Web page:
Northern Ireland’s only UNESCO World Heritage Site is Most Fascinating :
The Giant’s Causeway, Northern Ireland’s only UNESCO World Heritage Site, is located on the north Antrim Coast, an area of outstanding natural beauty. Thousands of visitors come to this part of the north Irish coast just to see these intriguing rock formations which are the result of volcanic eruptions.
Over 60 million years ago the Antrim Coast was subject to intense volcanic activities. Millions of tonnes of molten rock were thrown up and over the course of time, the rapid cooling process and variations in the cooling rate caused the formation of columns, mainly into hexagonal and some octagonal shapes. But what’s bizarre about these basalt formations is the symmetry of the columns.
Some aerial photos that I had seen of the Giant’s Causeway gave the impression of dramatic and steep cliff-like structures plunging from a great height down into the sea. So, before we arrived here, I imagined that we would be standing on top of the cliff and looking down at these unusual stepped columns.
But my impressions were totally wrong – a road leads to the rock formations and when you reach it you can actually walk on the basalt columns. For the more sure-footed, there are some high sections that you can climb up to for a magical aerial view of the Giant’s Causeway and surrounding landscape.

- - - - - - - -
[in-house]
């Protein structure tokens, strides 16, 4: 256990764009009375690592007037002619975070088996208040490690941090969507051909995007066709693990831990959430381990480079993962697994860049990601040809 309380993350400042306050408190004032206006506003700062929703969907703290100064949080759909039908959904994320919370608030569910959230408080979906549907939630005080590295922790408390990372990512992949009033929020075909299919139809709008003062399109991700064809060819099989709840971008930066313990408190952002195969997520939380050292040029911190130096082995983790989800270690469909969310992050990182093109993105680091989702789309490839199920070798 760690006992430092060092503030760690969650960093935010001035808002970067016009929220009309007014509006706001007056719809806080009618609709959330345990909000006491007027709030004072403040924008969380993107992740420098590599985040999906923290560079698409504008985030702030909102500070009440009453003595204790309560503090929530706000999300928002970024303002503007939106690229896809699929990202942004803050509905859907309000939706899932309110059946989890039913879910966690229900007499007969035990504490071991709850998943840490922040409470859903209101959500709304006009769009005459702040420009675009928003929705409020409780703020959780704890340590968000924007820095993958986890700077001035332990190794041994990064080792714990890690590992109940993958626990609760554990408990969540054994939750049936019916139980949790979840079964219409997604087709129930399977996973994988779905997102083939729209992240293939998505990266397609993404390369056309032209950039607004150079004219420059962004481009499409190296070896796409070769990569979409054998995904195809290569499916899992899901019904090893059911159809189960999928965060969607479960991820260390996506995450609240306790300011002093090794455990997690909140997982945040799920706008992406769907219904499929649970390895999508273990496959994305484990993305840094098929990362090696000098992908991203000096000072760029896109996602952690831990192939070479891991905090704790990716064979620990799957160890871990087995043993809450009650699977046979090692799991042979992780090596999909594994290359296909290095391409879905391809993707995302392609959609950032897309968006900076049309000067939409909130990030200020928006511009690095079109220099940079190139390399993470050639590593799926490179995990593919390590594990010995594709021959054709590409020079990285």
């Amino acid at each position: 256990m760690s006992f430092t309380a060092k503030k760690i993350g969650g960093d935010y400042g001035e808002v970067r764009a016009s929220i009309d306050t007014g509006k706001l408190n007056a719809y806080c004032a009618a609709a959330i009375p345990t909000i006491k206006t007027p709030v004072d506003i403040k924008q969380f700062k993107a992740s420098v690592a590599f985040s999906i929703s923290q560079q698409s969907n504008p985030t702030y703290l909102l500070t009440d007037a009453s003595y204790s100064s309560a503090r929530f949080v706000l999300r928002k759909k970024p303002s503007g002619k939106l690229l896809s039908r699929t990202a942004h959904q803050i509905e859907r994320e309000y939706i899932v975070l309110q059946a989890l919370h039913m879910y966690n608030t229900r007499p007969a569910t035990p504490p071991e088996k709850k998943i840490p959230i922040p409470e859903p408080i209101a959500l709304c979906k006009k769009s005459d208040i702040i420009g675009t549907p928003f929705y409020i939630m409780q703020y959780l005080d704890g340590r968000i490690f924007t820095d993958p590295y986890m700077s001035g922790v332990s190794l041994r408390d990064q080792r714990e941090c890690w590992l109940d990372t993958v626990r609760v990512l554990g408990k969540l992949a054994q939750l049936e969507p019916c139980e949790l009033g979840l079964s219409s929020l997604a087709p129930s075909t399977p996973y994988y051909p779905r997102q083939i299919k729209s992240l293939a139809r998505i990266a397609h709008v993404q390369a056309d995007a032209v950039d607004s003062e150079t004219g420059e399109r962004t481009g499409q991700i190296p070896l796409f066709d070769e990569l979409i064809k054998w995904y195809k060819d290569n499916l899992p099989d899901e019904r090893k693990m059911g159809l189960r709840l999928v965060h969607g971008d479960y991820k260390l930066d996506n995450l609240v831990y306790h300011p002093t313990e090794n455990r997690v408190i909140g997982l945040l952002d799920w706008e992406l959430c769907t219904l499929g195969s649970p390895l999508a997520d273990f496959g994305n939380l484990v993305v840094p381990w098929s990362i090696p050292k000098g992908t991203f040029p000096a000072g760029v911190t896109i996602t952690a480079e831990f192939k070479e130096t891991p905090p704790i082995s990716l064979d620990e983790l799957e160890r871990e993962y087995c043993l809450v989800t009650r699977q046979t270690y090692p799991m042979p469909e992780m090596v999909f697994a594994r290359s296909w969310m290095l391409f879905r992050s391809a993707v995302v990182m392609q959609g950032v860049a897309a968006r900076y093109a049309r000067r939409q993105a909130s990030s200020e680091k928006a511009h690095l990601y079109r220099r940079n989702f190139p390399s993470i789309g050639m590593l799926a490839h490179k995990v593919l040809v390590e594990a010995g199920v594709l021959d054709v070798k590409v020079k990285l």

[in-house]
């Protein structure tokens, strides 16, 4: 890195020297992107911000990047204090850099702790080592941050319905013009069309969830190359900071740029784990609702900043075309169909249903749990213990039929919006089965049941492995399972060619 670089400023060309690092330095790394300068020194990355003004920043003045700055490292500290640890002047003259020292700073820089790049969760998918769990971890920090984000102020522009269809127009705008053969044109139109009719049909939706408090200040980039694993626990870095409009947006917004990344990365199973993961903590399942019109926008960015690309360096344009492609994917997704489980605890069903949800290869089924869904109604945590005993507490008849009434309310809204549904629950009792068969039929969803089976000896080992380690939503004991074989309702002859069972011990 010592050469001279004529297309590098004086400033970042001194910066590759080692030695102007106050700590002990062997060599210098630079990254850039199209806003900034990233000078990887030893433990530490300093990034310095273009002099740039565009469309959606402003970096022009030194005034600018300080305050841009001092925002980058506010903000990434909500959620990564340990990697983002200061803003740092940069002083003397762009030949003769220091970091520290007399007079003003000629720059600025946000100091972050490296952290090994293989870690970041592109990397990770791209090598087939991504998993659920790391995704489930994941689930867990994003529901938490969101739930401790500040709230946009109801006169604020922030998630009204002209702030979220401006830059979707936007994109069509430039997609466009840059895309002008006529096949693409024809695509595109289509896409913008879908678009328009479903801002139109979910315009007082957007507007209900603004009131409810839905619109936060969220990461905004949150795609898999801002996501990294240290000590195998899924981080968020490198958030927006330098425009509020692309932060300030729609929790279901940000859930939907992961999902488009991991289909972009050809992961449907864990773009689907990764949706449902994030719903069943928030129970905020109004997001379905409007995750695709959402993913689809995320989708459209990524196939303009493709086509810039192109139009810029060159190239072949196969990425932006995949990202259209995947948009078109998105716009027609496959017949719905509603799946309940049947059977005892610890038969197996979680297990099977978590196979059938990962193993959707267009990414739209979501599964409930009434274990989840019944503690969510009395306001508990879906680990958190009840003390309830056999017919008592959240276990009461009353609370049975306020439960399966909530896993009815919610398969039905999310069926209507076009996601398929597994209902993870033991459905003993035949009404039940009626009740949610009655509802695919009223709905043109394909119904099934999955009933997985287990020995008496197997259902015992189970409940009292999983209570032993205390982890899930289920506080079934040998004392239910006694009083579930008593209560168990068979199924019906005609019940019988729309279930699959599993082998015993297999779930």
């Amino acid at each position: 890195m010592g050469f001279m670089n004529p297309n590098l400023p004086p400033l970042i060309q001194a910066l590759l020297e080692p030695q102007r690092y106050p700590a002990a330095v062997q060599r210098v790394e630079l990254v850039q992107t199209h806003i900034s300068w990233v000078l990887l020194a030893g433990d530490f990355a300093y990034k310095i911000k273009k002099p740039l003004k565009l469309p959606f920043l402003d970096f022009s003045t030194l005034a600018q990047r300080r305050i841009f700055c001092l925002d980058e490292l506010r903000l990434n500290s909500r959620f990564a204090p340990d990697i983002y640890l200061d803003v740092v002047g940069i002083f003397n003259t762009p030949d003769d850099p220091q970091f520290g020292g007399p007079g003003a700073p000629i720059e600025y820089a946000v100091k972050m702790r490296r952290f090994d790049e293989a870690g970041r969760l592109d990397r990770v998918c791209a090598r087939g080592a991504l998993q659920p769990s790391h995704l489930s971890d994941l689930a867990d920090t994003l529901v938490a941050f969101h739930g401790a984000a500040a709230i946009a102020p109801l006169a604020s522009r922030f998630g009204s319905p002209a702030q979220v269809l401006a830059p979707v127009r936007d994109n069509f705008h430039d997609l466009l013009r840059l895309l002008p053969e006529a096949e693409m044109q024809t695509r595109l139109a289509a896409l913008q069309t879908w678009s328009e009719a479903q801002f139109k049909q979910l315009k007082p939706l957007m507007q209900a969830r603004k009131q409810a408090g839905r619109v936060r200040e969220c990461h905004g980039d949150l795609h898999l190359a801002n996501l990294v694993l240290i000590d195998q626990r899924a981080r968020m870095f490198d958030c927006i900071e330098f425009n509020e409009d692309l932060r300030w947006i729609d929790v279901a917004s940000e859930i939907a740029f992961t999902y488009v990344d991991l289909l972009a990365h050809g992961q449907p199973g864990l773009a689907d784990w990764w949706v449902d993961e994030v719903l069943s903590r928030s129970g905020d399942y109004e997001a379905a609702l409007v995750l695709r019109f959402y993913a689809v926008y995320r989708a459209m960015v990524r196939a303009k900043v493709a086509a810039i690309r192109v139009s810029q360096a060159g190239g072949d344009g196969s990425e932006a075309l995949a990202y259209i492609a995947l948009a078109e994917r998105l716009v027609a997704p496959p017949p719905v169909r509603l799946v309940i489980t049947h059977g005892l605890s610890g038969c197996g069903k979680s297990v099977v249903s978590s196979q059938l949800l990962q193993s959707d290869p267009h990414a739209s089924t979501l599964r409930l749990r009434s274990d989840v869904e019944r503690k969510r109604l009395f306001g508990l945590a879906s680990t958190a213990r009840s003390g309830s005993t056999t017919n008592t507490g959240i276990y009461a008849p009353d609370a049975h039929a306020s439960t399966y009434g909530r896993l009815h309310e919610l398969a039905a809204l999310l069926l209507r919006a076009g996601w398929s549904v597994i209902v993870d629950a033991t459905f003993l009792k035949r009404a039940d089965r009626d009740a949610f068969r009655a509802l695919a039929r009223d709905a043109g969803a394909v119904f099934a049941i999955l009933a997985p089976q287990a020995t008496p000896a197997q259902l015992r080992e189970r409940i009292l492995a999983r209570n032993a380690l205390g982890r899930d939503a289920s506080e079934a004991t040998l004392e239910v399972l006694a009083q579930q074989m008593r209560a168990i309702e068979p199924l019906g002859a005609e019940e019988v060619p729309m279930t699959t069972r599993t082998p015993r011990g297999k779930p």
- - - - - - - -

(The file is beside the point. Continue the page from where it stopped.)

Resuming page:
Did A Giant Build the Causeway?
When this amazing natural phenomenon was discovered in 1693 it caused quite a sensation at that time. There were a lot of arguments and speculation as to whether the Causeway had been created by men with picks and chisels, by nature, or by the efforts of a giant. It was not until 1771 that a Frenchman (Demarest) announced that the Causeway was the result of volcanic action. However, some might still choose to believe that it was really the Irish giant Finn McCool who built it.
Reaching the Giant’s Causeway
From the Visitor Centre you can take a leisurely one kilometre walk down to the Causeway and enjoy the views along the way. When we visited, the road was undulating and it took about twenty minutes for some – less for the fast walkers – to walk to the stones. In the 2012 transformation of the visitor centre, some of the trails and pathways throughout the site were upgraded. An alternative way to get to the Causeway is by the Causeway Coaster which is a mini-bus shuttle service that leaves every few minutes. The bus is accessible for people with disabilities and the trip costs £1 each way. We strolled down, spent time on the rocks and then caught the mini-bus back up to save time.
The Giant’s Causeway Visitor Centre houses the Tourist Information office, bureau de change, accommodation booking service, an Interpretive Audio-visual presentation and a souvenir shop. A ‘giant’ transformation of the Visitor Centre now makes this a state-of-the-art facility for visitors. The Giant’s Causeway is a designated National Nature Reserve and The National Trust are the guardians of the Causeway. The National Trust also services the Trust Shop and the Tea Rooms.
The Visitor Centre is open 09:00 – 21:00 (summer). Ticket prices are £8.50 (adults), £4.25 (child), £21.00 (family).
The Giant’s Causeway is about 2 miles away from Bushmills. The closest road is the B146 Causeway–Dunseverick Road. To get here by bus, there is the Causeway Rambler bus (Ulsterbus service 376) that runs from Bushmills and Carrick-a-Rede, though it only operates in summer.
Giant’s Causeway Visitor Centre
44 Causeway Road